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Board members saw increase in pay and responsibilities in 2003
August 25, 2004
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Stamford, Conn. --Companies increased the total compensation for members of the board of directors by 19 percent in 2003, and paid additional fees to ‘lead directors’ and members of the audit committee, according to a recent survey of director pay trends by Towers Perrin.

The Towers Perrin research includes pay data and practices taken from 2004 proxies filed by 469 of the Fortune 500 companies. The annual research project was conducted by Towers Perrin's Executive Compensation Resources, the data collection, analysis, research and information services unit of Towers Perrin's HR Services business Executive Compensation consulting practice.

"In the two years since the July 2002 passage of the Sarbanes-Oxley Act, companies have taken great strides in improving corporate governance, and have made corresponding changes in the manner and level of their pay for outside directors," says John England, Managing Principal in the firm's HR Services business Executive Compensation consulting practice. "The study found that companies are compensating directors more highly, aligning director pay with extra responsibilities for certain key roles, such as audit committee service, and in some cases, shifting from per-meeting fees to board cash retainers."

"Companies continue to believe that their board members should hold equity stakes in the enterprise," says England. "However, more companies are changing the equity mix toward ‘full-value share,’ such as restricted stock, while decreasing the proportion of options."

Director Pay Rises

The median total compensation for outside directors in the study was $140,350, up 19 percent from the prior year. Total compensation consists of cash and stock retainers, plus fees for board and committee meetings. Stock options are valued using the Black-Scholes model.

Six percent of the companies in the study eliminated meeting fees in favor of a single cash retainer. The prevalence of companies paying board meeting fees decreased from 70 percent to 66 percent. And the prevalence of companies paying committee meeting fees decreased from 71 percent to 69 percent. Twenty-eight percent of companies now pay cash retainers and no meeting fees of any kind.

Stock Option Grants Decline

According to the findings, companies are decreasing their use of stock options, with only 54 percent of companies in the study using stock options in fiscal 2003 compared to 63 percent in fiscal 2002. Additionally, 12 percent of companies eliminated their annual stock option grant and 30% of companies increased the full-value share portion of their total annual/recurring stock. Thirty-five percent of companies now have stock ownership guidelines for their directors.

In 2003, the mix of cash/stock remained unchanged, with 40 percent of compensation being delivered in cash and 60 percent being delivered in stock. Ninety-two percent of companies made an annual or recurring stock award (options, restricted, deferred and common) to their directors in fiscal 2003 -- unchanged from 2002. Companies providing an initial or one-time stock grant for their directors fell one percentage point, from 2002 to 28 percent. And the percent of companies awarding restricted stock to their directors jumped six percentage points to 28 percent, with 68 percent of companies awarding some form of full-value shares (restricted, common or deferred) to their directors in fiscal 2003, compared to just 63 percent in 2002.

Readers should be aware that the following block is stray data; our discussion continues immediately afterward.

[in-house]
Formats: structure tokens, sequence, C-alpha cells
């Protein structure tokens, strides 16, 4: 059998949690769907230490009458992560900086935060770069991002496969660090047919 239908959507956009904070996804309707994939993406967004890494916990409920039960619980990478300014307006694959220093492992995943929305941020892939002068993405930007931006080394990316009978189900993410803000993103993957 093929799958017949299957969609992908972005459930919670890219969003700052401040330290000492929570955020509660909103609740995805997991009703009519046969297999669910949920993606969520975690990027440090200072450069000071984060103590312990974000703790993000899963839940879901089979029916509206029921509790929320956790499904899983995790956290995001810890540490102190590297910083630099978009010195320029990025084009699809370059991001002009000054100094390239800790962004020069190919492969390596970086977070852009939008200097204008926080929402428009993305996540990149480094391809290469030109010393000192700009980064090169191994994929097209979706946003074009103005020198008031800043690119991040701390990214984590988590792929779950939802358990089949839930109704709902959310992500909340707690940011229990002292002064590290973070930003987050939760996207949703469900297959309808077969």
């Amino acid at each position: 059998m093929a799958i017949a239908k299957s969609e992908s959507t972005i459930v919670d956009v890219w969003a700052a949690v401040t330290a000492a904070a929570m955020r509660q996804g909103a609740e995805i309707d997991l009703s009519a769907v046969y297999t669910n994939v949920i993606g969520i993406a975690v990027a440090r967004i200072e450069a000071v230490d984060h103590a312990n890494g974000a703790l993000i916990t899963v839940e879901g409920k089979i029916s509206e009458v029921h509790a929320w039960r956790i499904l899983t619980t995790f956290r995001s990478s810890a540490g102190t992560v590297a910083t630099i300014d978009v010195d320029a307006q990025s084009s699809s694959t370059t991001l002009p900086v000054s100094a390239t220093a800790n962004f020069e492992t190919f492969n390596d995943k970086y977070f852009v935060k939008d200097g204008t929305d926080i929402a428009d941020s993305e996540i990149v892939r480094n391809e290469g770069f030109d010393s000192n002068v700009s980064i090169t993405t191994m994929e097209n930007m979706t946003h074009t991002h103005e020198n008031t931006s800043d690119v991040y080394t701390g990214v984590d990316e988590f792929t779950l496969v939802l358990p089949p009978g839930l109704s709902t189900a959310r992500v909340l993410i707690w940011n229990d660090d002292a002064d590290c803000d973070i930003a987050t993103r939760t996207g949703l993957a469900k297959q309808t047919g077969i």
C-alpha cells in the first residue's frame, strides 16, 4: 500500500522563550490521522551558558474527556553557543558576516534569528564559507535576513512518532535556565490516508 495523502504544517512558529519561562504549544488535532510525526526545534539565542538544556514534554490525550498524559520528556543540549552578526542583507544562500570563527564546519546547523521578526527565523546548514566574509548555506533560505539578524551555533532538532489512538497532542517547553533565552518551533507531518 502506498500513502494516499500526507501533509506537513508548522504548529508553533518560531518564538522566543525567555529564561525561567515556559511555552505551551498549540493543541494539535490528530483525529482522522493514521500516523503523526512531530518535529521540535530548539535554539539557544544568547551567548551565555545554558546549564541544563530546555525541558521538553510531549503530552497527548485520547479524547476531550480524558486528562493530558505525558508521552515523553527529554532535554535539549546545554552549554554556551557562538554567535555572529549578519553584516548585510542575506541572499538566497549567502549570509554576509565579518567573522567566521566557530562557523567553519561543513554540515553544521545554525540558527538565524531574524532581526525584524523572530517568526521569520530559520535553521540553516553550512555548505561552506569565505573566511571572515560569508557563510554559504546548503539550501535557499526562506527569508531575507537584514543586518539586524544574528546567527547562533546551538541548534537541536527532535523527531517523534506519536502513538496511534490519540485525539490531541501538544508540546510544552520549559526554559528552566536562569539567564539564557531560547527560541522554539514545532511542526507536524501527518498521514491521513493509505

Compensation Reflects Expanding Board Responsibilities

Eleven percent of companies in the study paid additional fees to a lead director. At the average, the lead director received an additional $27,160 in compensation. Twenty-three percent of companies pay an additional retainer for service on at least one committee. Of those, 62 percent pay a premium for service on the audit committee. This compares to 20% of companies paying a committee service retainer in 2002 and 49 percent of those paying a premium for audit committee service.

Eighty-one percent of companies pay an additional retainer to a committee chair. Of those, 48 percent pay a premium to the chair of the audit committee. This compares to 71 percent of companies paying a committee chair retainer in 2002, with 26 percent of those paying a premium to the audit committee chair. The average meeting fee for the audit committee is 7 percent higher than the average meeting for a "typical" committee member. And audit committees held 21 percent more meetings in 2003 than in 2002.

Additional Key Findings

  • 27 percent of companies allow directors to elect stock in lieu of cash. Of those, 24 percent offer a premium to directors who take their pay in stock rather than cash
  • The number of companies offering a cash retirement plan continues to decline -- down to 1 percent in 2003 (from 2 percent)
  • The prevalence of various insurance policies remains fairly constant
  • Life insurance -- was offered by 8 percent of companies in 2003 and 2002
  • Travel insurance -- was offered by 9 percent in 2003 and 2002
  • Med/dental insurance -- was down one percentage point, to 3 percent in 2003
  • 10 percent of companies offer a matching gift program for their directors, up from 8 percent in 2002, while 6 percent of companies have a charitable giving program for their directors, down from 7 percent
  • 2 percent of companies penalize directors for not meeting an attendance requirement, up from 1 percent in 2002
  • Less than 1 percent of companies offer a cash bonus for their directors, down slightly from 1 percent in 2002
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